I decided to give this up, and try Nobara, a Fedora fork maintained by one of the best Linux gaming developers out there. The one who is responsible for many of the Proton improvements to support gaming on Linux. The experience with Nobora was great, it worked great out of the box, and had excellent GPU support. I couldn't get over the fact it was maintained by mainly one user and didn't support Apt, so this became a deal breaker for me. I ended up switching back to PopOS for a time.

I have tried Mint in the past, and it was suppose to be the solution to Ubuntu's mistakes, but it had many of it's own. Debian while currently fresh, typically has stale packages and as you get further out from the last release date, it becomes more and more of a problem. PopOS was suppose to solve this but being updated more frequently but since they were more focused on Cosmic Desktop, this wasn't the case.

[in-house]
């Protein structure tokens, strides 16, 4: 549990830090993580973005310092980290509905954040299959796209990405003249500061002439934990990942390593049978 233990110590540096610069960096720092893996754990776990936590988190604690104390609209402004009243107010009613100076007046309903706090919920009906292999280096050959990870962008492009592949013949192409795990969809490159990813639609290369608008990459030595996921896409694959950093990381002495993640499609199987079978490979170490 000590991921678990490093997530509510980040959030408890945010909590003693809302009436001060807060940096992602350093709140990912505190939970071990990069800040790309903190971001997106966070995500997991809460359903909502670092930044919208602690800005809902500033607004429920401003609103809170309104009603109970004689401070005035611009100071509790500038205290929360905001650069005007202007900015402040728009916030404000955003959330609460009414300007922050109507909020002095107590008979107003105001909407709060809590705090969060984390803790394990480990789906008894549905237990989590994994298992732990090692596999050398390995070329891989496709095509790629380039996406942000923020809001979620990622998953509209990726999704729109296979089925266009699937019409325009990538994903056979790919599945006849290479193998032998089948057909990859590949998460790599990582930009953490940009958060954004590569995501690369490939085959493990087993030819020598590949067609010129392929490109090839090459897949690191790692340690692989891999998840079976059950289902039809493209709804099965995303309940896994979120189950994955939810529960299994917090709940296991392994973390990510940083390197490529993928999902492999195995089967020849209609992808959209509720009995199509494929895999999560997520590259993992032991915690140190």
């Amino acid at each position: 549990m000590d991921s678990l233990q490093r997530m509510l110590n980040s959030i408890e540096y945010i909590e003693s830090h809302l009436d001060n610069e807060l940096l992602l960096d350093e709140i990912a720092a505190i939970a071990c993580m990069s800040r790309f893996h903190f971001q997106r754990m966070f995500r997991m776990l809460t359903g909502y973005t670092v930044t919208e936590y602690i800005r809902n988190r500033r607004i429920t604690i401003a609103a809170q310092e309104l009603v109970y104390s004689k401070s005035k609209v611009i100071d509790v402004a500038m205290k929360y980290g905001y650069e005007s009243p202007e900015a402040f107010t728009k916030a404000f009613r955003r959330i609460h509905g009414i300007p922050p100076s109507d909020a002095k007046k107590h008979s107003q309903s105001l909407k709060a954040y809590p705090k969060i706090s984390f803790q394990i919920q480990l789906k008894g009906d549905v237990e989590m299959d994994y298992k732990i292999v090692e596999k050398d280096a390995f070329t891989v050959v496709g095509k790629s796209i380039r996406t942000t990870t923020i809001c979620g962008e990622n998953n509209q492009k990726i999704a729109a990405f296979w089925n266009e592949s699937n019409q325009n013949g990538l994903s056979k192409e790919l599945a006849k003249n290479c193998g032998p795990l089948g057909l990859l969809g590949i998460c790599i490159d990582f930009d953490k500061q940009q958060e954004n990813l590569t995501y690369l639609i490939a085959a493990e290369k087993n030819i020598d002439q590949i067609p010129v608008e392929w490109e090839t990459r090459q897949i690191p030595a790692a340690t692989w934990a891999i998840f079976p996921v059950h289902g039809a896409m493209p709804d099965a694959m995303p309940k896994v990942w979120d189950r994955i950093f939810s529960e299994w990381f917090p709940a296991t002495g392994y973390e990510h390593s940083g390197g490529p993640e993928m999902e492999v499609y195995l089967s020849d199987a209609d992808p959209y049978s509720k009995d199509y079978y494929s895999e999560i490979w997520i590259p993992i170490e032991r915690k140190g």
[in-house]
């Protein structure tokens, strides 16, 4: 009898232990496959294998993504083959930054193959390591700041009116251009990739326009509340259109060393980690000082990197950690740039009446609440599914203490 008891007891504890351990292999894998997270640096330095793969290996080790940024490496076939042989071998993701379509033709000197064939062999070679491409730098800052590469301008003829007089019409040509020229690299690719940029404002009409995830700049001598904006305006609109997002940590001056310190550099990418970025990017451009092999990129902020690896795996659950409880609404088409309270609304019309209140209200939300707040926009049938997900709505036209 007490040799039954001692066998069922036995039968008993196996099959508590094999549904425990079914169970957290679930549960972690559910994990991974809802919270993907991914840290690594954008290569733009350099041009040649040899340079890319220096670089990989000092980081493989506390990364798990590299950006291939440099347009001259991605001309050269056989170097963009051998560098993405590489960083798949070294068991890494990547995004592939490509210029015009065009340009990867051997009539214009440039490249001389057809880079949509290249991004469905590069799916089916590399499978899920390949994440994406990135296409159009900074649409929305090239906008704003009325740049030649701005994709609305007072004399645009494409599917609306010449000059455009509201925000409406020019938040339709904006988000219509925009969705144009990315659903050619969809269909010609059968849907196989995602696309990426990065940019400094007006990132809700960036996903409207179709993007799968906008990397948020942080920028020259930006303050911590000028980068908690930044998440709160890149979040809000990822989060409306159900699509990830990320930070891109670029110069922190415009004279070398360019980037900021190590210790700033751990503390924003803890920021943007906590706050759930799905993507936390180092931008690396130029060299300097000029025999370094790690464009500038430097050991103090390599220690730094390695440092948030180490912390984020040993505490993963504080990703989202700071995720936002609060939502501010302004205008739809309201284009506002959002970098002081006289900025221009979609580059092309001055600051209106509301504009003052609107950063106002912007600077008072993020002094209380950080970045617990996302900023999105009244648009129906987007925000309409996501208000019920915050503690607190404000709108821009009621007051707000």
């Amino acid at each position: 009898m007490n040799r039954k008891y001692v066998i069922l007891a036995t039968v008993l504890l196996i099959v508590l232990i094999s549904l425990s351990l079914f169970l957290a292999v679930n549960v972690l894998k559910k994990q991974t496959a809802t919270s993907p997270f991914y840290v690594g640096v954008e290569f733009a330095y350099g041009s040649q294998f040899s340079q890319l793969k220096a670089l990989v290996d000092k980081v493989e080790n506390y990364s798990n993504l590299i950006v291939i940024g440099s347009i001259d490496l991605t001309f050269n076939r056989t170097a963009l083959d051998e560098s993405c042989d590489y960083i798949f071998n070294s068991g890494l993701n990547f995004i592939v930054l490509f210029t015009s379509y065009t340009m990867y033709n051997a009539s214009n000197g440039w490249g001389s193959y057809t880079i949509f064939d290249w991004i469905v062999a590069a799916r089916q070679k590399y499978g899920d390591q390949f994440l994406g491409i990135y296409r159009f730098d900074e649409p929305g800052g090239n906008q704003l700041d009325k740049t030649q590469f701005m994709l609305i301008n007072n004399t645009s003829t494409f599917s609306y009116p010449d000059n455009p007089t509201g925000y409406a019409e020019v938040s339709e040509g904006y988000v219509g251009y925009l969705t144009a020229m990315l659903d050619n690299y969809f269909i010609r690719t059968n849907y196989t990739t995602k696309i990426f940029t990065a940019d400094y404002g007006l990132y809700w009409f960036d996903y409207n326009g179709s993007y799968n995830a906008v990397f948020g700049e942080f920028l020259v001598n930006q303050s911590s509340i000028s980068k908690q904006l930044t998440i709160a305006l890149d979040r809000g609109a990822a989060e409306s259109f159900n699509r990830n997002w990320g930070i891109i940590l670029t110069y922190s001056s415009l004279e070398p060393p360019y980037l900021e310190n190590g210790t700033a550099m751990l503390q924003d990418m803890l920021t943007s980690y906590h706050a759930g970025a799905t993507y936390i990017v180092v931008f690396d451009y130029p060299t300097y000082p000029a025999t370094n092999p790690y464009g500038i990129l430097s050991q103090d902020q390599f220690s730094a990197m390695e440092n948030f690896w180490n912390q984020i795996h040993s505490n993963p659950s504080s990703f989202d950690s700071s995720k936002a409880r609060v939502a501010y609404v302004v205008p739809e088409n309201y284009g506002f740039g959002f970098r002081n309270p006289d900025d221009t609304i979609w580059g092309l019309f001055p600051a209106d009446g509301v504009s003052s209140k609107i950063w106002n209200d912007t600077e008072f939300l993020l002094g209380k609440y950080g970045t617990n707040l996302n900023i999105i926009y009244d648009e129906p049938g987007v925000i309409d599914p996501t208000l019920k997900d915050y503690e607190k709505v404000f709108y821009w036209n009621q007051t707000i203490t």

After using PopOS for a while, I came across PikaOS. This is basically Nobara but for Ubuntu, this is exactly what I have been looking for. I installed PIkaOS, and have been using it ever since. PikaOS has a few of the same contributors as Nobara. In fact, the PikaOS Hub is the same install engine Nobara project uses.

This allows me to have current gaming support, while having full Ubuntu flavored Linux for work related projects. PikaOS ships an ISO for Gnome, KDE, and Hyprland. This is pretty unique as Hyprland is typically only supported on Arch and some other distributions, not on Ubuntu. I briefly gave Hyprland a go, but ended up back with KDE.